Bernhard Nocht Institute for Tropical Medicine; is a medical institution based in Hamburg, Germany which is dedicated to research, treatment, training and therapy of tropical and infectious diseases.The body responsible for the BNI is the Federal Ministry of Health and the Government Agency for Social Affairs, Family Affairs, Health and Environment of Hamburg.The BNI is allied with the Kwame Nkrumah University in Ghana, where there is a laboratory complex named the Kumasi Centre for Collaborative Research in Tropical Medicine. Today, there is a staff of approximately 400 people working in Hamburg and Kumasi combined. Presently, it is considered the most important research facility regarding tropical medicine in Europe. Wikipedia.
Muller I.B.,Bernhard Nocht Institute for Tropical Medicine
Future Microbiology | Year: 2010
Malaria represents one of the most serious threats to human health worldwide, and preventing and curing this parasitic disease still depends predominantly on the administration of a small number of drugs whose efficacy is continually threatened and eroded by the emergence of drug-resistant parasite populations. This has an enormous impact on the mortality and morbidity resulting from malaria infection, especially in sub-Saharan Africa, where the lethal human parasite species Plasmodium falciparum accounts for approximately 90% of deaths recorded globally. Successful treatment of uncomplicated malaria is now highly dependent on artemisinin-based combination therapies. However, the first cases of artemisinin-resistant field isolates have been reported recently and potential replacement antimalarials are only in the developmental stages. Here, we summarize recent progress in tackling the problem of parasite resistance and discuss the underlying molecular mechanisms that confer resistance to current antimalarial agents as far as they are known, understanding of which should assist in the rational development of new drugs and the more effective deployment of older ones. © 2010 Future Medicine Ltd.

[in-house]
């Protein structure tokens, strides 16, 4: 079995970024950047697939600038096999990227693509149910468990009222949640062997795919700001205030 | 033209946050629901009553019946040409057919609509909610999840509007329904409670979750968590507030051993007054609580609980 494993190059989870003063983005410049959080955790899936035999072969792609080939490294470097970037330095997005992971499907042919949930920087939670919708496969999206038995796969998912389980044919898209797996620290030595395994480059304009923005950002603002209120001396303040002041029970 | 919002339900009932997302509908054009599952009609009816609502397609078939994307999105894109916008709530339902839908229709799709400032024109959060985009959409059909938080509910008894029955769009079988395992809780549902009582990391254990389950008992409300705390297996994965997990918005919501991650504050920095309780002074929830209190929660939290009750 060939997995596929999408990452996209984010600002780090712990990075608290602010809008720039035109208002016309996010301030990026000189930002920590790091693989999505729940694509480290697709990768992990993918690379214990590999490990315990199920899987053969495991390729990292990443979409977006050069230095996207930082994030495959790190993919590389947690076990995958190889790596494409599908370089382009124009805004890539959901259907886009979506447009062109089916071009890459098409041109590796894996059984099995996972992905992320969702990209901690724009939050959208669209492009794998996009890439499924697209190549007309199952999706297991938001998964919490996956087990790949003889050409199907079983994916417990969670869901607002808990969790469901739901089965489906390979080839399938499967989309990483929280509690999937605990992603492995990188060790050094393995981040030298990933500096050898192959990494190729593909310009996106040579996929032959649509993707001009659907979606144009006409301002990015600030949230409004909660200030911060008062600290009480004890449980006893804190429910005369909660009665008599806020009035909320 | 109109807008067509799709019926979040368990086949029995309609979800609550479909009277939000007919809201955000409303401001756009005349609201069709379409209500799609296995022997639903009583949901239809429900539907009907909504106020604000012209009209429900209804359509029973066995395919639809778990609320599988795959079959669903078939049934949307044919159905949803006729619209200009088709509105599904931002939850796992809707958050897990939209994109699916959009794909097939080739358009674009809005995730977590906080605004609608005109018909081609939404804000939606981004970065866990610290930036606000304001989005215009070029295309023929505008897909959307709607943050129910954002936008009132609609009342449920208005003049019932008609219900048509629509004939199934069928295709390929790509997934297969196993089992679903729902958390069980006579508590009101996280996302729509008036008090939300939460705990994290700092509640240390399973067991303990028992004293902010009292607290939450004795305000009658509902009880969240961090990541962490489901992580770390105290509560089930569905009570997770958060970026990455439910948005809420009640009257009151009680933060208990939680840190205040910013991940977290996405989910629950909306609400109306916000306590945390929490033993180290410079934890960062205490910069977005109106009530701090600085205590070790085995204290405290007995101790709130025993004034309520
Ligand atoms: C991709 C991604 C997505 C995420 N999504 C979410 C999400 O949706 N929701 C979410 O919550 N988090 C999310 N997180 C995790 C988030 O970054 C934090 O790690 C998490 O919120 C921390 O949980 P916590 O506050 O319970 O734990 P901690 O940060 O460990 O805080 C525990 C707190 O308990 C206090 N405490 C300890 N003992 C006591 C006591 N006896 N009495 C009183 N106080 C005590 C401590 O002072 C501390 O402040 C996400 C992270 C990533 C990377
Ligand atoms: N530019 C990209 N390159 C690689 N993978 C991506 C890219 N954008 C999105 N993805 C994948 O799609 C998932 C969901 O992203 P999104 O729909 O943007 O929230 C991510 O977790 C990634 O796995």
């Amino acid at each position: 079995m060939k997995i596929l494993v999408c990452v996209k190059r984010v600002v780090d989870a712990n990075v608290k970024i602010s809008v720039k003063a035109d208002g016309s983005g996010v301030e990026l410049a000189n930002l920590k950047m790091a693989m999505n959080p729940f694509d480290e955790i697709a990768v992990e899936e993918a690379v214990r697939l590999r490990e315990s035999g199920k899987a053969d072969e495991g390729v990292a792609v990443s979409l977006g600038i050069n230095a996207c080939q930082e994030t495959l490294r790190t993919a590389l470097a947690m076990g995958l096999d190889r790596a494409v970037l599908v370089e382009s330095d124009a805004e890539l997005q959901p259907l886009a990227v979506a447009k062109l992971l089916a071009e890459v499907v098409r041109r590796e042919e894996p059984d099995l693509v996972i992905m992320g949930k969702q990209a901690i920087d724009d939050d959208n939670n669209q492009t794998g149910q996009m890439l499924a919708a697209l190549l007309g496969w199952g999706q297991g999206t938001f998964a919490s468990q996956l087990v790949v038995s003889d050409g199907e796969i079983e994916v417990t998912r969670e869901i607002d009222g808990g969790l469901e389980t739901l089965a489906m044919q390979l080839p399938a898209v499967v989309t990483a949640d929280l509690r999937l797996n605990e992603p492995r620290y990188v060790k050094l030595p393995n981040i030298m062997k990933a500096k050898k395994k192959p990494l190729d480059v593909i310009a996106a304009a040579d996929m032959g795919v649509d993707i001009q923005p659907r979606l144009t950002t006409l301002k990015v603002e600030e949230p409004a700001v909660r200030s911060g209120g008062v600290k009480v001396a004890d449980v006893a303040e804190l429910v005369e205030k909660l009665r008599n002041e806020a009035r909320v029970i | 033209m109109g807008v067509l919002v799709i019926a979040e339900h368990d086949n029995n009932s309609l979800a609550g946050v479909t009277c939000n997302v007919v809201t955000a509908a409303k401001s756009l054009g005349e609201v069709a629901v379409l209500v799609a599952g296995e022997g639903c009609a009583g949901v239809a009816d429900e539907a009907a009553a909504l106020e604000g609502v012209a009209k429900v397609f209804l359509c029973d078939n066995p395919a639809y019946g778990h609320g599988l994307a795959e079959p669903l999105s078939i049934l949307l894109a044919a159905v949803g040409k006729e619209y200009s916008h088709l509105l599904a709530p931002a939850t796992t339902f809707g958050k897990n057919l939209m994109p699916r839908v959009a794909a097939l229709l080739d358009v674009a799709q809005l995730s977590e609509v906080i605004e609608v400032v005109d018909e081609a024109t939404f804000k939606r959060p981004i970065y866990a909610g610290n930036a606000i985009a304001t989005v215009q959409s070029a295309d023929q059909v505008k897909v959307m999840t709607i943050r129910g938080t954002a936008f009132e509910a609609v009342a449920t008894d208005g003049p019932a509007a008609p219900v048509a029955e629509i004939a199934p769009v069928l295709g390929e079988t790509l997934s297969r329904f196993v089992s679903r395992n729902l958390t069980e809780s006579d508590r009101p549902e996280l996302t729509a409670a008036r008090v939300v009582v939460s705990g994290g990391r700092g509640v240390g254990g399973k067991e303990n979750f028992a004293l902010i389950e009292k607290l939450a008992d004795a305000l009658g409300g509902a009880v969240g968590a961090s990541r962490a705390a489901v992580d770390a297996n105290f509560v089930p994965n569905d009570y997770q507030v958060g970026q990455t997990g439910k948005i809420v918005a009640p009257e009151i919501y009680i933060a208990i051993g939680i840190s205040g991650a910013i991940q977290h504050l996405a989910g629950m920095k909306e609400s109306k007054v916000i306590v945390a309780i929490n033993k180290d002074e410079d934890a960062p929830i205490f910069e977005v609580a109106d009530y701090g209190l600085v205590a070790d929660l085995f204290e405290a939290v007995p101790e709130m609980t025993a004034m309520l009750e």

Cramer J.P.,Bernhard Nocht Institute for Tropical Medicine
Current Infectious Disease Reports | Year: 2015
In 2004, Plasmodium knowlesi was first recognised as a relevant cause of human malaria in Southeast Asia. Since then, P. knowlesi has been described from all Southeast Asian countries except Laos and has become well-established as the fifth human malaria parasite and the first significant zoonotic Plasmodium species. As countries endemic for P. knowlesi malaria are among the most popular and most highly visited international destinations, travel medicine experts should be aware about disease and risks including prophylactic and therapeutic measures. Between 2005 and 2012, 15 cases of P. knowlesi malaria have been recognised and published in international travellers. Male gender and travel to rural/forested areas with contact to wild monkeys are risk factors for P. knowlesi infection. The present review gives an overview on current literature on the P. knowlesi parasite and summarises recent findings related to epidemiology, diagnostics, treatment and prophylaxis focussing on travellers. © 2015, Springer Science+Business Media New York.
Rudolf M.,Bernhard Nocht Institute for Tropical Medicine
PloS one | Year: 2013